In the meantime, the office of Disciplinary Counsel also filed disciplinary charges against Franklin County Domestic Relations Court Judge Monica Hawkins for her conviction for driving while under the influence of alcohol.  Hawkins was arrested in Pickerington on January 31, 2019, with a blood-alcohol level of .199%, nearly twice the legal limit.  Judge Hawkins informed the arresting officer that she was a judge and said she had not been drinking.  She was later convicted of the charge.  The Office of Disciplinary Counsel charged her with failing to comply with the law and failing to act in a manner that promotes public confidence in the judiciary, violations of the Code of Judicial Conduct.  The charges could result in the suspension of her license to practice law.  A suspension carries a heavy penalty as it means that she would also be suspended from the bench as a requirement for holding judicial office is to be able to practice law in Ohio.


U.S. Supreme Court Justice John Paul Stevens Dies At Age 99

After living a good long life, U.S. Supreme Court Justice John Paul Stevens passed away on July 16, 2019, at age 99.  Formerly a Republican antitrust lawyer, Stevens’s 35 years on the U.S. Supreme Court transformed him into an outspoken leader of the court’s liberal wing. Stevens joins U.S. Supreme Court Justices Oliver Wendell Holmes, Jr. and William O. Douglas as one of the longest sitting U.S. Supreme Court Justices on the U.S. Supreme Court bench. Justice Stevens was appointed to the bench in 1980 by President Gerald R. Ford to replace Justice William O. Douglas.

Among his more well-known opinions was Rasul v. Bush, 542 U.S. 466 (2004). Writing for the majority, Stevens brought within the jurisdiction of the federal courts the fate of hundreds of prisoners captured during the war in Afghanistan and Pakistan and held at Guantanamo Bay.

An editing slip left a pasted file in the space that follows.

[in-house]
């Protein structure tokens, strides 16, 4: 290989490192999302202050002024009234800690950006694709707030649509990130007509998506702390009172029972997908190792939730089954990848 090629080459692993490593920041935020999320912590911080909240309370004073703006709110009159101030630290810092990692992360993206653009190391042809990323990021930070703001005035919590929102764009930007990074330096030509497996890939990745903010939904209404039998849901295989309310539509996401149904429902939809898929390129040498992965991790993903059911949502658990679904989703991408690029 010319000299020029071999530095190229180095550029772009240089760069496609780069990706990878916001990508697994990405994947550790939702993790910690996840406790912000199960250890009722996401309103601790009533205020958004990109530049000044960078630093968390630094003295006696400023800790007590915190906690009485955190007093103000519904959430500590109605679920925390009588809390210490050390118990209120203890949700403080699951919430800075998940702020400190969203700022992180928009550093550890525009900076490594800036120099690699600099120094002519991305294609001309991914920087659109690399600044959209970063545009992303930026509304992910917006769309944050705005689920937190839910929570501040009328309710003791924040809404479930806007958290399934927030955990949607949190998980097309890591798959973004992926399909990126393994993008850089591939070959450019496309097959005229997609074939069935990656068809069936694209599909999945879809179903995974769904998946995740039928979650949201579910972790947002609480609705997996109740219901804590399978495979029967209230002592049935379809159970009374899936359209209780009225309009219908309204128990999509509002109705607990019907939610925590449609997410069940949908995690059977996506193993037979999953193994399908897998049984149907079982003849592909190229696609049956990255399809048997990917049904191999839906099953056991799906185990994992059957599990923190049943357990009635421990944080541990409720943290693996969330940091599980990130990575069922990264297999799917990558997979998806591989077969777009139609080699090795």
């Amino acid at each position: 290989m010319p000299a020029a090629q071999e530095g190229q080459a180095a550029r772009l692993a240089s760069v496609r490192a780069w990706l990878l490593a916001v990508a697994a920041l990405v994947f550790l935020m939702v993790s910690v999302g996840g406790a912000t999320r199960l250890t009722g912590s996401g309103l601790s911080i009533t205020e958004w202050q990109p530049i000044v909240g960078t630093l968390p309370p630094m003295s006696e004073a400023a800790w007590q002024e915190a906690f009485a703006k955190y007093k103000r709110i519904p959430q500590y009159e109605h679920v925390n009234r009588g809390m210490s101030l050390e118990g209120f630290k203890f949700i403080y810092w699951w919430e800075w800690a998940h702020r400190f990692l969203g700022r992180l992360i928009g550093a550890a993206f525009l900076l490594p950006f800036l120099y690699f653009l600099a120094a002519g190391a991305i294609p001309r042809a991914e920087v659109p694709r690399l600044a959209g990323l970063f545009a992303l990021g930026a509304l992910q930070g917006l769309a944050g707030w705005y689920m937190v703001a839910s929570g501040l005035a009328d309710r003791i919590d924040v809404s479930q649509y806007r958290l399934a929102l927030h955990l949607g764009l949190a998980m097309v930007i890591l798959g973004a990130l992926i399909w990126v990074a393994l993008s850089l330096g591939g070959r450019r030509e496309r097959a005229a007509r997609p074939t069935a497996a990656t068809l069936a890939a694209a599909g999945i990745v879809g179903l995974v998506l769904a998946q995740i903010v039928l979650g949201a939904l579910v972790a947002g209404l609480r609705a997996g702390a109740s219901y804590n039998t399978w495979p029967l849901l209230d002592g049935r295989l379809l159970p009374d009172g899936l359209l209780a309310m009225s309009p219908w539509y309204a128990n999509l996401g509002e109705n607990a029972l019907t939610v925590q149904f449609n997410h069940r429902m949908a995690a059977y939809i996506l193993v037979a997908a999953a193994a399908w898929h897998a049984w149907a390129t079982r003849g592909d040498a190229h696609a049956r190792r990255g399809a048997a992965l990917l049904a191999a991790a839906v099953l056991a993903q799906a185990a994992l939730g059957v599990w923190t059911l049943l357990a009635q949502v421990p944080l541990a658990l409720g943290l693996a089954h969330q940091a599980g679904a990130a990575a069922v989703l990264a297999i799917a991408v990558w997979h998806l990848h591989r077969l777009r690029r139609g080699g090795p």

Justice Stevens wrote the majority opinion in Hamdan v. Rumsfeld, 548 U.S. 557 (2006) disallowing the Bush administration to put some of those detainees on trial by military commission.

In 2010, Justice Stevens retired after the decision in Citizens United v. Federal Election Commission, 558 U.S. 310 (2010). There the U.S. Supreme Court held that the federal government could not limit corporations from spending money to influence the outcome of elections.  The majority held that the First Amendment prohibits Congress from passing any law that would fine or jail citizens or associations for engaging in political speech.  This includes, according to the opinion, a speaker speaking on behalf of an association existing in a corporate form. The opinion expanded the rights of corporations to spend money and speak on politics.  This ruling led to the creation of super PACs.

Dissenting, Justice Stevens wrote that the opinion rejected the common-sense notion of the American public that recognized a need to prevent corporations from undermining self government.  Justice Stevens wrote that, in the context of elections to public office, the distinction between an individual and corporate speaker is significant.  While corporations make enormous contributions to American society, they are not actually members of it.  Where the corporation is managed or controlled by nonresidents, its interests may conflict in fundamental ways with the interests of eligible voters.  The opinion was decided on January 21, 2010.  Justice Stevens announced his retirement from the bench on April 9, 2010.